UPS Vs. FedEx: Two Plays on (Eventual) Global Recovery – Only One That’s Low-Priced
E-commerce is helping to fuel revenues and profits at UPS (UPS), albeit at lower rates, and enabled it to announce earnings of 48 cents a share yesterday, and profits of $1.06 a share after one-time items, right in line with analysts’ expectations. That’s one bit of good news, and there was another, in the shape of a report that international shipping grew during the quarter, thanks to the fact that more of us are ordering new electronic gadgets that are being shipped to us from Asia.
Is that enough of a reason to snap up UPS shares? Certainly, some folks thought so briefly yesterday, when the stock rallied on the earnings report even though profits marked a decline from year-earlier levels. The problem is that while shipping the stuff that we buy on eBay (EBAY) or order from Amazon.com (AMZN) helps increase volumes, margins on those transactions tend to be rather thin. Add higher fuel costs during the quarter, and you’ve got a recipe for lower margins: indeed, UPS reported that its operating margins fell to 5.9% from 12.7%.
That’s still enough to make UPS look more attractive than its smaller rival, FedEx (FDX), whose profit margins thus far haven’t been contracting, but have remained several percentage points below those of UPS for much of the economic recovery.
Still, before you hit the ‘buy’ button, there are a few other factors to contemplate. While FedEx’s margins may look anemic, and while its management has recently rattled markets with bearish forecasts about the fourth quarter, it also is taking steps to bring costs in line with those lower revenues, betting that customers who have switched from express air freight to shipping via sea or land won’t return rapidly to spending more even if the economy improves. FedEx CEO told a dinner audience earlier this month that cost cutting will boost the company’s profits by $1.7 billion over the next four years.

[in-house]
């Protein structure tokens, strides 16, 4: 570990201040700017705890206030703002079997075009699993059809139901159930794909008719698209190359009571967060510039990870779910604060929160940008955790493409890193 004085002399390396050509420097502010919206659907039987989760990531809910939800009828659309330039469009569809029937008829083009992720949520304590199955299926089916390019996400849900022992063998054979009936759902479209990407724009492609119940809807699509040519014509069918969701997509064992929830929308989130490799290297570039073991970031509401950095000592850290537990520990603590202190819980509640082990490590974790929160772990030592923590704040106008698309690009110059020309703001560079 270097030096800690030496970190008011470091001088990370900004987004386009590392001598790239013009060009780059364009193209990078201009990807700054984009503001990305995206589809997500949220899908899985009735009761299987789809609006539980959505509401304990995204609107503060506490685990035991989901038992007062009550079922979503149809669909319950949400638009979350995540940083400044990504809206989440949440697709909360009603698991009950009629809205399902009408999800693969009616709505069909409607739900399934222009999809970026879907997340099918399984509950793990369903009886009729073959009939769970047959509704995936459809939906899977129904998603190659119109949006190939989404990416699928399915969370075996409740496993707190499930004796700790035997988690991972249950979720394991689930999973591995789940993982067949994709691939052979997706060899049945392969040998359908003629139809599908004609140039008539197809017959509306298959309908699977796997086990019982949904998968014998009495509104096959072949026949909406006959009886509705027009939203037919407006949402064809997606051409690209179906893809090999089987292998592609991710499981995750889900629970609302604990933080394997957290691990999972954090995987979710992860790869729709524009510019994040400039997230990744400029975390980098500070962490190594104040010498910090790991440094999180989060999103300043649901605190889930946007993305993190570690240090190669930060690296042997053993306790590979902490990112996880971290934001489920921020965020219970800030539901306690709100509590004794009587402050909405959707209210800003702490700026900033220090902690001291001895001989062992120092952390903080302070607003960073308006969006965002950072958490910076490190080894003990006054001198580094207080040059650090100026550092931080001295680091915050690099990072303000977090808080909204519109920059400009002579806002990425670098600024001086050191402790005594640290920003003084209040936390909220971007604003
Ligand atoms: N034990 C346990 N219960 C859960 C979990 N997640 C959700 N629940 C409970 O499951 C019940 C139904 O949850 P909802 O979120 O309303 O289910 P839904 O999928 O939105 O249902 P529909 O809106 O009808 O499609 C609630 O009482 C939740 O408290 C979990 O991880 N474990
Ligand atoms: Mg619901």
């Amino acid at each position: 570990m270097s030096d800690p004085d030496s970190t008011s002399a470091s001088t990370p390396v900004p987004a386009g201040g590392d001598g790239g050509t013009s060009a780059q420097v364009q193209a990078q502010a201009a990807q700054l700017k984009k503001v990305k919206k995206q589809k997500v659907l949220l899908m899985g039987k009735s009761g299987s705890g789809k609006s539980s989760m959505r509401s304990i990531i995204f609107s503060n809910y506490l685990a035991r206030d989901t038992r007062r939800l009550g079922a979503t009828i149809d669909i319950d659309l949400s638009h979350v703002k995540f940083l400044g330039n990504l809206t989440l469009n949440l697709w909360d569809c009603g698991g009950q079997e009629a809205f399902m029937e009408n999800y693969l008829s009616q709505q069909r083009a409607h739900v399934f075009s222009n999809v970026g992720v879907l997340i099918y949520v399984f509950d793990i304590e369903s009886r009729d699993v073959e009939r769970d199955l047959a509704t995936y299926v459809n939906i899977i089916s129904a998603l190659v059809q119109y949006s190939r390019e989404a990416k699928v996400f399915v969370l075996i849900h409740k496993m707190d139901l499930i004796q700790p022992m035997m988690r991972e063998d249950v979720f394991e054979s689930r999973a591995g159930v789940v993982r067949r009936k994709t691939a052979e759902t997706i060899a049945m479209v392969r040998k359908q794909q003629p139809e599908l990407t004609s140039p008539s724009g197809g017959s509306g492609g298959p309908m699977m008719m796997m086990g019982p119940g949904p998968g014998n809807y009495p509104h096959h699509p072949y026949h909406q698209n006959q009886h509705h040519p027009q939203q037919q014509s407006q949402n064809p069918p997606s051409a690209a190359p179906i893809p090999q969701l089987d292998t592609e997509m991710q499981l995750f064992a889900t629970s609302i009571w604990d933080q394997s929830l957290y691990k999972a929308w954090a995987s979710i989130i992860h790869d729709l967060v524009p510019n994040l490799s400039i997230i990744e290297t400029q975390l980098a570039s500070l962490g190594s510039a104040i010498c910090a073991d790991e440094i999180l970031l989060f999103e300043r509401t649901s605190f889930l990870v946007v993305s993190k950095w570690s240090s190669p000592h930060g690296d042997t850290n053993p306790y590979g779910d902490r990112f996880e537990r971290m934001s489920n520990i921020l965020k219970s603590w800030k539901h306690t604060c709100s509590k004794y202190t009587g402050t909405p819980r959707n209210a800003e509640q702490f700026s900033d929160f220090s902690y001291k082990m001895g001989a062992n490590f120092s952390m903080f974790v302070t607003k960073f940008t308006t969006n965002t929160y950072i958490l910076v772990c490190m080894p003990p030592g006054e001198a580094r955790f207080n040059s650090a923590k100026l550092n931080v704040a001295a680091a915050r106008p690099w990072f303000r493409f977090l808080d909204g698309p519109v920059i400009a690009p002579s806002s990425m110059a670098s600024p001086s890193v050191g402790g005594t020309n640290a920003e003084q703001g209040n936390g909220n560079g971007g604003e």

There are a few other reasons you might want to consider hedging your bets by allocating some capital to FedEx, beyond simply calculating that it’s a good way to play a possible global recovery or the success of these cost-cutting measures. A straightforward consideration is valuation: FedEx trades at about the same trailing 12-month PE ratio as the S&P 500; UPS is significantly more expensive, with much of the good news and more upbeat outlook already priced into the stock. (That may be one reason why the stock ended up forfeiting its early gains yesterday and ending the day down about 0.8%.).
As with so many companies in the S&P 500, revenue growth has been a problem for both FedEx and UPS, but it appears to have been more of a problem for UPS, when revenue growth is calculated on a quarterly, year-over-year basis.
Another key metric to keep an eye on is quarterly cash from operations. At FedEx, it has been volatile but over time has remained little changed, while it is declining at UPS.
Neither company is likely to be a stellar market outperformer as long as the global economy seems determined to stumble along rather than grow. Both may well see a seasonal uptick, especially if there are positive surprises from same-store sales this month and next (indicating that consumers are ready to spend heavily during the holiday season) but without the benefit of holiday spending next week, it may be worth considering sticking with the aggressive cost-cutter with the lower valuation.
Suzanne McGee is a contributing editor at YCharts, which includes the just-released YCharts Pro Platinum for professional investors.
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